For those interested in reading the Provisional Acts published so far, here are the links:
May 10-11, 2016
May 12, 2016
May 13, 2016
Things can often be depressing when it comes to developments in church life. We often see things slip-sliding away. That’s one reason why I love being to able to share some good news here, some positive developments. For some years, the Canadian Reformed Churches have been troubled by challenges regarding the biblical and orthodox view of origins. In response to this, the Providence Canadian Reformed Church of Hamilton developed a proposal aimed for Synod 2016. You can find the proposal here on the Providence website (below the Welcome message). Yesterday, a Classis Ontario West adopted this proposal and decided to forward it on to the next Regional Synod East for consideration. The press release is here. The proposal is now public and circulating through the churches. I’m thankful to God for these very positive developments! May he continue to preserve his church against these attacks on the truth of Scripture and the gospel. Yet the battle is not over…not by far. We have some ways to go before these false teachings are officially ruled out of bounds in the Canadian Reformed Churches. More on this proposal perhaps some other time.
The other day I was digging in my study for something when I came across a binder of material related to the institution of the church that I serve, the Providence Canadian Reformed Church. The whole history leading up to our institution is in this binder and it makes for fascinating reading. Why is there a Providence CanRC? Let me quote a document that was addressed to the consistories of the Ancaster and Cornerstone CanRCs. The document comes from the New Parish Committee and it was dated July 26, 2006:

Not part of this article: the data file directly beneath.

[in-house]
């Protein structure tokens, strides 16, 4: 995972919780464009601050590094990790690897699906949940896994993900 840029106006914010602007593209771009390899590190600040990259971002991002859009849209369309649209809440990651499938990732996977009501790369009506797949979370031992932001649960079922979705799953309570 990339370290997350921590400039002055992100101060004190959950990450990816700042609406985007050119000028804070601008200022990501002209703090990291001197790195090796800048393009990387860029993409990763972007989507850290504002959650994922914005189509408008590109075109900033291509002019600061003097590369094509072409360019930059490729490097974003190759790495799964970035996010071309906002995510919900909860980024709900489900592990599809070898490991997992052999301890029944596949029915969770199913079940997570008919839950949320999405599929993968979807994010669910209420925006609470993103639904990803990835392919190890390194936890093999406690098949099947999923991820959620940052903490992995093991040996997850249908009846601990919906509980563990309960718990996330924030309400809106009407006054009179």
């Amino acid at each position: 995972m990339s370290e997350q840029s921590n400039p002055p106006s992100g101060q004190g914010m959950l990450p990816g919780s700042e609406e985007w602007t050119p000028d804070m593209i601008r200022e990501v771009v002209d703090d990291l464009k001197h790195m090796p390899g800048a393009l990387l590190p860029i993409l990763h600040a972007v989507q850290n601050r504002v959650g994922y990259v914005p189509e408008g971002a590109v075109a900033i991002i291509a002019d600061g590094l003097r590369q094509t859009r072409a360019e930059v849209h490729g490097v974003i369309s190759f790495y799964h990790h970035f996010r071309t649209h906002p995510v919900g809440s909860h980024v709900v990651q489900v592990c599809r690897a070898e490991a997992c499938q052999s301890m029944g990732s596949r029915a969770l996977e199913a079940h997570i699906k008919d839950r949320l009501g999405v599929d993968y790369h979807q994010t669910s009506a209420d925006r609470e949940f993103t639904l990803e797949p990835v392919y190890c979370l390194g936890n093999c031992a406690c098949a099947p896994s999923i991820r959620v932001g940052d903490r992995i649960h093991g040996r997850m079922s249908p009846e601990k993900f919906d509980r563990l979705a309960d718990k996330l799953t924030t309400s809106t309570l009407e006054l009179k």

It may be well to reflect briefly on the prevailing circumstances, both in Ancaster and in Hamilton, that led to a number of attempts to address the fairly rapid growth in church membership. Recently, some members in Ancaster investigated the possibility of a new congregation on the west side of Ancaster, but their plans did not come to fruition. In the past, an unsuccessful attempt had also been made in the west Hamilton mountain area, which had always been seen by many as the more logical target area. The attempt then failed for want of sufficient support.
Meanwhile, the churches continued to grow. Often, the vibrancy of church life as it relates to the communion of saints begins to wane somewhat when a church membership grows beyond the point where all members know one another. Fairly rapid turnover of members, not an unusual phenomenon in a city blessed with several post-secondary educational institutions, including our own Theological College, makes that even more difficult. Anecdotal evidence suggests that this makes members who ordinarily would make it a point to greet visitors to make them feel welcome, become reticent in so doing in order to avoid the embarrassment of being informed the “new face” actually belongs to someone who has been a member for quite some time. There is also a hanging back from active participation, letting others (often the same persons) do most of the work. Consistories, by this time, have also found the caring and supervision of the members to have become more difficult. Increasing the number of office bearers usually results in longer, or more, meetings. The minister no longer knows his sheep as well as he feels he should. It has been observed that these situations exist in both Ancaster and Hamilton congregations. It should be noted here that in the most recent Yearbook these two churches are listed as the second and third largest, respectively, in the federation.